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I call them silent friendships and I am, alas, all too proficient at them: They are relationships with good friends that are increasingly conducted mainly online. We may still relate intensely, but we can go for weeks if not months without seeing each other or hearing each other's voices.

Clearly, I am not alone. A recent Statistics Canada survey shows a decline from 1998 to 2010 in the proportion of Canadians taking part in social activities – on the phone, face to face and especially socializing in the home, with women showing the steepest drop, from 70 to 62 per cent. Along with this has come a fivefold increase in our use of computers for non-work activities.

So does that mean – cue the lonely planet theme – that many women are home alone in their bathrobes, glued to Facebook with a glass of wine and, as one expert put it, a sense of "illusion" that they are more social than they really are?

My mode of online social communication is e-mail, not Facebook or Twitter or any instant messaging."E-mail," gently scoffs a male friend, "is now texting for the older set. Everyone else texts."

Whatever the method, this kind of Send-and-Receive emotional connecting has clearly replaced the phone – the phone! I sometimes recoil when it rings. Who could possibly want to talk to me at this (name any time) time? I even prefer to just text my husband now – "are you leaving work yet?" – although I am occasionally unnerved that his smart phone for some reason turns the short form of his name, Mar, into "Mary."

In fact, smart phones may be the emotional gremlins of silent relating. A twentysomething guy sheepishly told me that he was texting his mom, after she texted him asking if he was going to drop in. He thought he was texting "just for a sec" but the phone changed it to "just for sex." Luckily he caught it in time.

Bloopers aside, online communication between friends may also erode what used to be axiomatic in sustaining close bonds: getting together.

Canadian women clearly spend hours online. Tired from their day's work, both in and out of the home, they still want to connect. If they do it online, they don't have to apply lip gloss, find something acceptable to wear, or – and this may be key – spend any money. All they have to do is power up.

"I have one friend I see only in the summer. For the rest of the year, we e-mail, and it's totally adequate," says my hostess at a dinner party.

Yet most of us would agree that silent communicating is not emotionally sustaining. My week feels pretty desultory if I haven't seen at least one good friend and caught up over coffee, dinner or a shared activity.

Online relating is an efficient way to manage and maintain your friendships for all the obvious reasons. You can quickly text or write on someone's Facebook wall, "Thinking of you!" without the long phone chat. You can thank a friend, promptly. You can assuage your guilt for not paying more attention by sending a chatty e-mail, which also can feed the soul, even saying things you find it difficult to say in person. And of course you can initiate actually getting together (and then sigh virtually when you've got to cancel – yet again.)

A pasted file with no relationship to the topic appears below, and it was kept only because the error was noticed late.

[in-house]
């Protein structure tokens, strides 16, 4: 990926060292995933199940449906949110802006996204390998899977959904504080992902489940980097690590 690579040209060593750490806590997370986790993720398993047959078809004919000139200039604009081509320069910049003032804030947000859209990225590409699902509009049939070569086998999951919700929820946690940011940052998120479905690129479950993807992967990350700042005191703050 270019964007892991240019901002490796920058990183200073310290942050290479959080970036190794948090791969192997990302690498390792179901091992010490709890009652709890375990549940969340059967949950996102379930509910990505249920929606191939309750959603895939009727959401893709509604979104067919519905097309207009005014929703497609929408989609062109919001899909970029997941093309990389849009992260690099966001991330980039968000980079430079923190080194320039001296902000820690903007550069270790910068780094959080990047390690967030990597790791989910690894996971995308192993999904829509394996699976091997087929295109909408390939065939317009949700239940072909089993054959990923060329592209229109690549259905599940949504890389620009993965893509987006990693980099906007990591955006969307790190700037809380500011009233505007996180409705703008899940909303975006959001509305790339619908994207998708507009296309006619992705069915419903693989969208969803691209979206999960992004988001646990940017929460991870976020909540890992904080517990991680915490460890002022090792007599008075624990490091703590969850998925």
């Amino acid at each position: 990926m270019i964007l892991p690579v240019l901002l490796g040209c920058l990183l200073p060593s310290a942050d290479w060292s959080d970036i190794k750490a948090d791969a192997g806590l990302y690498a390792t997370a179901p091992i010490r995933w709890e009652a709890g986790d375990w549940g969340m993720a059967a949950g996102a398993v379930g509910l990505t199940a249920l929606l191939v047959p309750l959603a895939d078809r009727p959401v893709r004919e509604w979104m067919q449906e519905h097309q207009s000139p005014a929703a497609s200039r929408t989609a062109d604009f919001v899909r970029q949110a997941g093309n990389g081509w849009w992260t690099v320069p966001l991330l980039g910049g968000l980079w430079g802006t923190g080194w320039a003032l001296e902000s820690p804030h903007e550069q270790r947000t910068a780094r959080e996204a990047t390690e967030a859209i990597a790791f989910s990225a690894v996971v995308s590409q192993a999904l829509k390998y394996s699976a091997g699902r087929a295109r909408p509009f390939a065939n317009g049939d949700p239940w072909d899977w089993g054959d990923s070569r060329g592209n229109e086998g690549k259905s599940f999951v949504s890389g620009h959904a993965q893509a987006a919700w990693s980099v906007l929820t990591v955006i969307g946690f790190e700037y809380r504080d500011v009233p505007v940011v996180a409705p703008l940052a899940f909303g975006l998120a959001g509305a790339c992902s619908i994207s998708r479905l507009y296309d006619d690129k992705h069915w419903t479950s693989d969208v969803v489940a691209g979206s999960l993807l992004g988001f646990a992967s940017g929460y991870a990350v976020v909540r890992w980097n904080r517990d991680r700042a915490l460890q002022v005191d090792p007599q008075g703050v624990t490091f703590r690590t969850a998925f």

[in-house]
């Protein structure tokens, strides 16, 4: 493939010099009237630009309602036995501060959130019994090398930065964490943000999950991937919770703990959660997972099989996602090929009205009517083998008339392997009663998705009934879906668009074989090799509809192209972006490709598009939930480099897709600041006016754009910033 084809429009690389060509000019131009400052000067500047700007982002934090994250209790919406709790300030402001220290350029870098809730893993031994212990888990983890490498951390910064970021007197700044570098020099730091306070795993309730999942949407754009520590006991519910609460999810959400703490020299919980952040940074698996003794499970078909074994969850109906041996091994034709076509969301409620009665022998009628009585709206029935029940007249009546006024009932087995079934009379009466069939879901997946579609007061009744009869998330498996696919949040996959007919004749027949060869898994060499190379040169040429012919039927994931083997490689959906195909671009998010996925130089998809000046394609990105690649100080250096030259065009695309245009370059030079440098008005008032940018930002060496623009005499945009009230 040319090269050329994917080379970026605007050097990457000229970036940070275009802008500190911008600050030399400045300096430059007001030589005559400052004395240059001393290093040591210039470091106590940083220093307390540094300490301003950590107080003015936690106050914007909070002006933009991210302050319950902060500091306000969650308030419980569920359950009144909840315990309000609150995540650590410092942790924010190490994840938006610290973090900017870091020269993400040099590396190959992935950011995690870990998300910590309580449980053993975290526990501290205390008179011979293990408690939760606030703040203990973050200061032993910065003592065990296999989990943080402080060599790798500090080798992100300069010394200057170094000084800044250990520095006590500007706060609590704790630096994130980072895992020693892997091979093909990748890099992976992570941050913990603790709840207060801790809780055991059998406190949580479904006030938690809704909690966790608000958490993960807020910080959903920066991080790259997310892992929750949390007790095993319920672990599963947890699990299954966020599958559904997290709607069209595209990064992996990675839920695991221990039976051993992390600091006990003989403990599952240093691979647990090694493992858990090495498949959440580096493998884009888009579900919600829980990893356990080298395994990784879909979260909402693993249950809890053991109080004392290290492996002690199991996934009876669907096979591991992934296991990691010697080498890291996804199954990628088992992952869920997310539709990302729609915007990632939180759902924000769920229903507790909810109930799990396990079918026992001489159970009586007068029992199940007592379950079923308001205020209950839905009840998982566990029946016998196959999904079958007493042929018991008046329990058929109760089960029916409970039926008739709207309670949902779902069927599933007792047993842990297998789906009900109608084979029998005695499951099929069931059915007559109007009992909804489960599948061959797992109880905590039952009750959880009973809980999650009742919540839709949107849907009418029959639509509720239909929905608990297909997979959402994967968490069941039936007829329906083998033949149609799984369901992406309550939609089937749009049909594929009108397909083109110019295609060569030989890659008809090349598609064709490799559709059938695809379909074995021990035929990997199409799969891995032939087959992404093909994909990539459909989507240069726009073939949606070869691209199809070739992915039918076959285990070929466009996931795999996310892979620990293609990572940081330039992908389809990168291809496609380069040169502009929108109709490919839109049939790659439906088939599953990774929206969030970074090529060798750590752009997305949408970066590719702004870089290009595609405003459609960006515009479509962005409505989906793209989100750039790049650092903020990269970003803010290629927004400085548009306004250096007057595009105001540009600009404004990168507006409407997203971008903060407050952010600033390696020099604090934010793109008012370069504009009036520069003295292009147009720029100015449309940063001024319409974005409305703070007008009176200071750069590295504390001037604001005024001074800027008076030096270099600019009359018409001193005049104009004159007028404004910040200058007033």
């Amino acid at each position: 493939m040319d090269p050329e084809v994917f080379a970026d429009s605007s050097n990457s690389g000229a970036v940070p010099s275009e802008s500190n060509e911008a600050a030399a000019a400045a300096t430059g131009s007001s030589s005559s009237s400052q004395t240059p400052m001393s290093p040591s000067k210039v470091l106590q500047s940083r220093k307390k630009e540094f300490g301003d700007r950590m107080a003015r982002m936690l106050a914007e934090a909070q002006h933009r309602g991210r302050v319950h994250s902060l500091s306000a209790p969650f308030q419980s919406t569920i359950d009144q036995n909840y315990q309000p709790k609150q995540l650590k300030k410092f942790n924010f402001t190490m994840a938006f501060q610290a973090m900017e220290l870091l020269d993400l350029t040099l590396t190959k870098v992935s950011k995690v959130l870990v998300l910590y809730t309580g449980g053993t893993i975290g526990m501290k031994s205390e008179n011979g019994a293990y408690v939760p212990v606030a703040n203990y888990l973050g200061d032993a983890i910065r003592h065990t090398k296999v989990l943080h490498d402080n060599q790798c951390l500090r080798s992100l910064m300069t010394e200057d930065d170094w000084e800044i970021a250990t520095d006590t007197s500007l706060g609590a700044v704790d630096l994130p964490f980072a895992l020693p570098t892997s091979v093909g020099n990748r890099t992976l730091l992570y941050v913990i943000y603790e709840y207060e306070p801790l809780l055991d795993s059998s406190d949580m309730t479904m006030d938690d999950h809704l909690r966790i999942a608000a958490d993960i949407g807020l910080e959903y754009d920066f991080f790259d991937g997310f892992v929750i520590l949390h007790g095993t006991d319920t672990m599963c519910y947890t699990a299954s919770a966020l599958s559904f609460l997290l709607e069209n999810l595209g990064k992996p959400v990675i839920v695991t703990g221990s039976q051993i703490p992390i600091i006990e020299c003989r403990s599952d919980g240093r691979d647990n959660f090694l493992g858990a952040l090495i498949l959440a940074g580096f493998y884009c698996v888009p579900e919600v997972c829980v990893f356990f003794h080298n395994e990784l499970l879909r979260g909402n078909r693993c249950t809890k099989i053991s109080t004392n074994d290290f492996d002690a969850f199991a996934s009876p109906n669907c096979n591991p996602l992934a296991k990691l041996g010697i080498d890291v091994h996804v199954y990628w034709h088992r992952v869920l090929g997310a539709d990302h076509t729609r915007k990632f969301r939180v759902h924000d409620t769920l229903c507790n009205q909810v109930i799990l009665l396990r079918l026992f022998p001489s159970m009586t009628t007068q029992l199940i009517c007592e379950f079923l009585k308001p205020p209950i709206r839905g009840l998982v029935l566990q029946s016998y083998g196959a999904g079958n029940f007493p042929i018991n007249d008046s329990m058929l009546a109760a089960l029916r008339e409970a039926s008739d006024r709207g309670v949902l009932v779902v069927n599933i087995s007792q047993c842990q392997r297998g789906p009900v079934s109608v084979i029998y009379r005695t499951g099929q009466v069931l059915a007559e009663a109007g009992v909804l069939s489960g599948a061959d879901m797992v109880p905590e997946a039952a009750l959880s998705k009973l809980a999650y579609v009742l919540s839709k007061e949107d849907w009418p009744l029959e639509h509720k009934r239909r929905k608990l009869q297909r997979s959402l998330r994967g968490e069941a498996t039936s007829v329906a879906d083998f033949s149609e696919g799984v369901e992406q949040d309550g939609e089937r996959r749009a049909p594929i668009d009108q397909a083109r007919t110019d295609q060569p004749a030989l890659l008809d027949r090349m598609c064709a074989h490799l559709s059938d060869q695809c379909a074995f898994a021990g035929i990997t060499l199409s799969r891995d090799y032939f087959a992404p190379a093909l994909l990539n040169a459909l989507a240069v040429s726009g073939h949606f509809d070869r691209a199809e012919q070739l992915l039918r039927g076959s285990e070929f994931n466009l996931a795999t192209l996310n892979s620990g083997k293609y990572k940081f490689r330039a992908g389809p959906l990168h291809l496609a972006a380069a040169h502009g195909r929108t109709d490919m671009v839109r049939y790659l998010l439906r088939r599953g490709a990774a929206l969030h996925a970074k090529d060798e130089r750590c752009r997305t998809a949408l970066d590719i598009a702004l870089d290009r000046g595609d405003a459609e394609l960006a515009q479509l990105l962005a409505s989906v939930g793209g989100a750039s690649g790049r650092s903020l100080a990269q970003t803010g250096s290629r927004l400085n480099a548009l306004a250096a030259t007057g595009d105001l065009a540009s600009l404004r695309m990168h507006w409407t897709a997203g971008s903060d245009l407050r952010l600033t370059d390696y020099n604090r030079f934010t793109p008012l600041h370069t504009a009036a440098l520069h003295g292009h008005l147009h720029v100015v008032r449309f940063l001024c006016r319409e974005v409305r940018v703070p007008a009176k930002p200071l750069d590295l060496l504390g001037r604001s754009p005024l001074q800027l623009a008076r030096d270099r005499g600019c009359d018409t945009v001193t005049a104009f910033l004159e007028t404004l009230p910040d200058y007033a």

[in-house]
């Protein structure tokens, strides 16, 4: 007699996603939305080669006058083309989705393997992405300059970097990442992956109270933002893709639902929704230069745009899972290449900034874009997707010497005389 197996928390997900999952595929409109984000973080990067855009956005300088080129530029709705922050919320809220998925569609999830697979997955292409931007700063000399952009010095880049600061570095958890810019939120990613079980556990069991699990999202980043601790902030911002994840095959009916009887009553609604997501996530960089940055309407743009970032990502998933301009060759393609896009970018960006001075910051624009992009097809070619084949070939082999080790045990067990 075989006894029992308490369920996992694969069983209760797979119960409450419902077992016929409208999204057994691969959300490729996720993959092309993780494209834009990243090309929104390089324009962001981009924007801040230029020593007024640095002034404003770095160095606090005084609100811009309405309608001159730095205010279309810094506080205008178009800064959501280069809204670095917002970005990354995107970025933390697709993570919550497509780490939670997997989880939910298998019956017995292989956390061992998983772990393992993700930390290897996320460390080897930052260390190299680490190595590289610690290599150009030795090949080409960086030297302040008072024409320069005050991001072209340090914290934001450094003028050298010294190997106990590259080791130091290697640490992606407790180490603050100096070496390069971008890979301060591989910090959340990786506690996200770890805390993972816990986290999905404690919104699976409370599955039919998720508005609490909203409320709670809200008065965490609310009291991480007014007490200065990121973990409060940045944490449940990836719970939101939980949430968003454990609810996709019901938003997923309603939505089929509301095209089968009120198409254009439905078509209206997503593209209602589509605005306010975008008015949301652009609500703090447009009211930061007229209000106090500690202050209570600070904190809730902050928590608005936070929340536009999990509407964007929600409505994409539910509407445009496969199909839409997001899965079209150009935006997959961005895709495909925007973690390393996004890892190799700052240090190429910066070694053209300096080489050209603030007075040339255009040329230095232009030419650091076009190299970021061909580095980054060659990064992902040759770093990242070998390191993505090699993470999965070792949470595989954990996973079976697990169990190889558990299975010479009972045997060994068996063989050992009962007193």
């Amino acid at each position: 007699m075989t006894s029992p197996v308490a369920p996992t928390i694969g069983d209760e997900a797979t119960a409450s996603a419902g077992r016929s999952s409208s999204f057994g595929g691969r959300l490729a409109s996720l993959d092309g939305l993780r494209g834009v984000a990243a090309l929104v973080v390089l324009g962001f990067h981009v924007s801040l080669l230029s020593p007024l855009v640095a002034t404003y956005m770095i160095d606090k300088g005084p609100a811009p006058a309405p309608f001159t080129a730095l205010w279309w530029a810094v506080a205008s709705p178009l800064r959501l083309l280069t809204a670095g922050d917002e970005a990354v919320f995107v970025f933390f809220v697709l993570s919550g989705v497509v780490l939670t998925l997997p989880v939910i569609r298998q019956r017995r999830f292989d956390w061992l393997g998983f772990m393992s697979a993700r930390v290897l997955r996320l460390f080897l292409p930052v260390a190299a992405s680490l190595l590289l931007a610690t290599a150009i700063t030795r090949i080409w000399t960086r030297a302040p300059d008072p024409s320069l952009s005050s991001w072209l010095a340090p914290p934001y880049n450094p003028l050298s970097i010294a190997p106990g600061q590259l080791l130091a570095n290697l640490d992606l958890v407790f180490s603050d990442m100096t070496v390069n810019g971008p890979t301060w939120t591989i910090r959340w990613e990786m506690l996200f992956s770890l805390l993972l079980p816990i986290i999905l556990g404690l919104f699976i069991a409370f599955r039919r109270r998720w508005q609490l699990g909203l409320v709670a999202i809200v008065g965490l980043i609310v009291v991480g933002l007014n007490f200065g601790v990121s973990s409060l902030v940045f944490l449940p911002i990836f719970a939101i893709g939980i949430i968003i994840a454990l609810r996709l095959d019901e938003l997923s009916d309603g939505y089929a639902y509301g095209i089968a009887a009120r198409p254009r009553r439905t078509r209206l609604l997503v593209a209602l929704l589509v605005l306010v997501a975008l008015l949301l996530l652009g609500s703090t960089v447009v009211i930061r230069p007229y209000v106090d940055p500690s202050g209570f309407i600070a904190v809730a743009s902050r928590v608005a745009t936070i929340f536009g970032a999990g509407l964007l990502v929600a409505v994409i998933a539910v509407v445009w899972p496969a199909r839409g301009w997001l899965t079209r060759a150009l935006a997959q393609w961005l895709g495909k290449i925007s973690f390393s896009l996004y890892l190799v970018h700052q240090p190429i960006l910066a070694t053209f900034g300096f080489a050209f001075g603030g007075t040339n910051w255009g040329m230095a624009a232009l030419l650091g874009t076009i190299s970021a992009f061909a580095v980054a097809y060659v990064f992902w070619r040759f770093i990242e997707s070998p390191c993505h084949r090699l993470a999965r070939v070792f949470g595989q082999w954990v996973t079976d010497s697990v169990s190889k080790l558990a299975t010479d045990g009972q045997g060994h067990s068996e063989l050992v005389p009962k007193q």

Back in the days when people used the phone, there was the voice mail flip off – what I used to call phone-y relating –in which folks who didn't really want to talk would call hoping you were not home (yesss!) and leave a voice mail.

I don't think silent friendships are that dismissive. It can be enormously comforting on a bad day to get a warm missive from a friend. And it can deepen or change the conversation when we do finally meet up, because we've already shared our latest family horror story or even our turkey brining recipe.

But sometimes I don't trust my own quick reach for the keyboard. Is it too easy? When you're e-mailing a friend, it's still one way – your way. You introduce the topic and control the narrative, whether it's what you did on the weekend, or how things are at work.

Interestingly, I have limited online relationships with my two oldest friends, as if our habit of "verballing," as U.S. author Gary Shteyngart labelled voice conversation, has been, well, wired into us. My walk-to-school bestie from the age of 7 on and I call each other almost daily before work, and my former university roommate and I, despite having not lived in the same city for decades, still faithfully get on the phone at least two times a week. "I'd be lost without hearing your voice," she says.

All my friends' voices are irreplaceable to me. For years I have intently listened to them laugh, exult, cry, kvetch, whisper and even seethe, as they have listened to me. One out-of-town friend has such a fantastic laugh that I just miss hearing it. But I drift along, clicking on Reply, not calling. Maybe I'll e-mail and ask her to send me an audio clip of her laugh. Just kidding.

Is there a solution to Silent Friendship? Of course. Pick up the phone, institutionalize monthly coffee dates, or text and say, "gotta talk, NOW."

But as one Toronto teacher, who just accepts that voiceless relating is the way it is these days, puts it: "Better silent friendships than no friendships at all."